The reason why big government works in the area of healthcare is the same as why it works for education. These are both vital areas that are poorly served by private markets. And those private markets will fail the larger economy by not creating and sustaining enough human capital, upon which our modern economies are based.
Free markets are a many-splendored thing – but they’re not perfect, and many of their flaws are well known. The private market for healthcare is a textbook case of failure – privately-provided healthcare is relatively costly and ineffective.
Our jumping-off point is the recognition that the typical European spends about half what the typical American spends on healthcare – and enjoys much better health. The typical European government picks up about 75 to 85% of the nation’s health tab – while the US government only pays about 45%. Remarkably, because their costs are so much lower, a European government’s 85% share amounts to less money than the US government’s 45% share! That’s right folks: the US government is already spending more on healthcare, per person, than most European governments. (So who’s the real socialist here?)
What specifically causes the market for healthcare to break down? For starters, while your doctor understands your condition better than you do, he has a natural conflict of interests: while you want health, he wants to get paid – and so doctors tend to create a demand for services that pay better. This is really bad for your insurer – who likely knows less about your condition than either you or your doctor – because he gets stuck with the bill (unless he can wriggle out of it). The end result is doctors billing insurers for services of questionable value, and patients not knowing better than to go along for the ride.
If you dont like your doctor, sad to say but here in the US we have far fewer primary care physicians than in most other countries. You can largely thank the AMA, which has been in the business of NOT accrediting new med schools, and lobbying against licensing foreign doctors for decades. If you dont like your hospital, it may be tough finding another place to get treated – in many parts of the developed world, patients dont have much local choice for providers. Private insurers in many US regional markets are often stuck with a single hospital, and thus cant negotiate lower prices.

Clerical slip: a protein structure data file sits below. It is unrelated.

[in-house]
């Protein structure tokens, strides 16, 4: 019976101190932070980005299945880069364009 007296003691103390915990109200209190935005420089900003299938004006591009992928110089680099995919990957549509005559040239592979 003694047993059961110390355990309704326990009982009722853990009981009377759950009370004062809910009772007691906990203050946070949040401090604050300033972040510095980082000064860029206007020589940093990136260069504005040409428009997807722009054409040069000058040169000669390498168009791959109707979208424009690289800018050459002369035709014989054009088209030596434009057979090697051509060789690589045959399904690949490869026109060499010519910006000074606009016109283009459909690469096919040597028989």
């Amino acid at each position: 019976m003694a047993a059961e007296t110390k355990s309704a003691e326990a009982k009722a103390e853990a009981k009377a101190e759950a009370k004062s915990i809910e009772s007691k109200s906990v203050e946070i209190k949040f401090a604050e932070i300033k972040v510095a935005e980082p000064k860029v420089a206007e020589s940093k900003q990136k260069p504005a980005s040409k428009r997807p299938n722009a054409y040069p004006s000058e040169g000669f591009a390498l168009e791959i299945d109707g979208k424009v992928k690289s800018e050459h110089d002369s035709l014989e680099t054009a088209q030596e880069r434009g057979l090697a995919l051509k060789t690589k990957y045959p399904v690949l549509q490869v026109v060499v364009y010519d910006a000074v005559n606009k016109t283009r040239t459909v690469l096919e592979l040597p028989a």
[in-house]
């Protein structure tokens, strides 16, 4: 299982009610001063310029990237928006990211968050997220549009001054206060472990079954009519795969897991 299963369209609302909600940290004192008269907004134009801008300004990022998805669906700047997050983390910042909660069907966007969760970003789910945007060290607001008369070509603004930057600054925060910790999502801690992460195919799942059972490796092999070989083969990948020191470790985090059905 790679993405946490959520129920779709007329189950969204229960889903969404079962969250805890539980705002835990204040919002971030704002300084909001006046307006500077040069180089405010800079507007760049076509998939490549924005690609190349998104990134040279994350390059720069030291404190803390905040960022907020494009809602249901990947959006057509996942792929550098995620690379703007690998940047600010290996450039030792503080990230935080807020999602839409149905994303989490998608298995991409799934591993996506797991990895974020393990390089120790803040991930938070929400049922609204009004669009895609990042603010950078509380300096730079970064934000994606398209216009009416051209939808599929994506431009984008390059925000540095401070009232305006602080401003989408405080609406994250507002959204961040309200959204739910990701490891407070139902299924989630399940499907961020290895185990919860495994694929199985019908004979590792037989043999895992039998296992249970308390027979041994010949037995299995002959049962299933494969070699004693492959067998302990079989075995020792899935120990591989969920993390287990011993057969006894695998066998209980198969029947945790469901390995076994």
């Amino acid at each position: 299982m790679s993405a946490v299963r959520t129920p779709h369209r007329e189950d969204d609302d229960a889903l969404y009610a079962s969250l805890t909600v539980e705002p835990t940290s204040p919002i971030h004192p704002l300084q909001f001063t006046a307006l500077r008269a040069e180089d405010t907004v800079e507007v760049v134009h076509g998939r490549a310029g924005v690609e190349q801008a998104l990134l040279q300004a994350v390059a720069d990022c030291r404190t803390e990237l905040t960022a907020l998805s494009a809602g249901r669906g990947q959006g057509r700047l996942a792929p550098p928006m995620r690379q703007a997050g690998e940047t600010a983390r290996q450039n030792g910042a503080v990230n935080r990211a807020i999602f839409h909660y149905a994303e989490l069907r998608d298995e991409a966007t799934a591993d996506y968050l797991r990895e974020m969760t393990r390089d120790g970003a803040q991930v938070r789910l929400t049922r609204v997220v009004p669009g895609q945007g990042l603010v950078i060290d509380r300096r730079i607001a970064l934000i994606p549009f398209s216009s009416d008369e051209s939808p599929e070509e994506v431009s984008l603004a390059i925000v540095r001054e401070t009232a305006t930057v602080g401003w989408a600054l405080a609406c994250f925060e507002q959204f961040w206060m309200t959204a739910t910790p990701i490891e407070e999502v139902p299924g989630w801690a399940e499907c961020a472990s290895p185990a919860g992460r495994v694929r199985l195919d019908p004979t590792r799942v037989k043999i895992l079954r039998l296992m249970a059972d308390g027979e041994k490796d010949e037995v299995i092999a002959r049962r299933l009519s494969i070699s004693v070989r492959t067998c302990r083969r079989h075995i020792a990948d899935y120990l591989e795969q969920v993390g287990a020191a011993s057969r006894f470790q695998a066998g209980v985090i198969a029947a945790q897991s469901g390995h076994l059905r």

Externalities problems in healthcare are much worse in the developing world, where infectious disease is much more common. (Your flu shot, e.g., is of greater cumulative benefit to the 3 people who dont get the flu as a consequence, than it is to you personally. But they didnt pay for the shot – you did.)
When it comes time to obtain health insurance, the grand-daddy of all market problems rears its head: adverse selection. Its seminal description came in a 1970 paper, “The Market for Lemons” – which explains the difficulty of finding a decent used car. (Its authors won the Nobel Prize.) Here’s how it goes: the seller has better information on a car’s quality than the buyer – because of the risk of buying a lemon, the buyer rationally reduces his offer price. Lower prices make the market less attractive for sellers of good used cars – and so the quality of the average used car drops – which forces buyers to lower their offer-price even more – which drives even more good cars out of the market (so to speak). The cycle continues until you’re left with a market for lemons.
This is precisely how health-insurance markets fail. Before the ACA, people could choose to be insured or not. The worse your health, the more likely you’d find health insurance to be a good deal. Recognizing this, insurers would raise their premiums. As premiums went up, healthy people were less likely to buy insurance. As the risk pool got more sickly, insurers would raise premiums more… and so on and so on – until insurance was no longer cost-effective for anyone. We all may want to buy used cars and health insurance – but because of asymmetric information and adverse selection, the market fails to provide.
If you were gonna custom-tailor a market to misbehave, healthcare would be a good blueprint to follow. The good news is that all of these problems have solutions – this is why western Europeans enjoy the best health and the best healthcare in the world, and dont go broke paying for it.
The cure for a provider monopoly is a public-payer monopsony. Even in the US, it’s well known that Medicare – the government insurer – has lower costs than private insurers. One significant reason is that Medicare is a monopsony healthcare buyer for the over-65 population. Given that over-65s are the beneficiaries of a huge fraction of total health expenditures – providers are forced to play ball with Medicare.
The market-for-lemons problem with health insurance is fixed by making everyone participate in the insurance pool – which is a large part of the ACA. Since not everyone can afford insurance, the government has to subsidize it too.
Regulatory changes can better align the interests of doctors, patients and insurers. David Cutler has an excellent article (cited below) detailing some of the new cost-controlling rules in the ACA. The really, really good news is that during the 3 years since the ACA passed, the growth of US per-person healthcare costs has slowed to the lowest rate ever recorded.
The cure for what ails healthcare is well known, and has been in practice in many rich countries for decades, with excellent results. And now it’s coming to the US, which is the best news of all.
Tomorrow, the dramatic conclusion of why big government works, when we take up the big, big money in social insurance –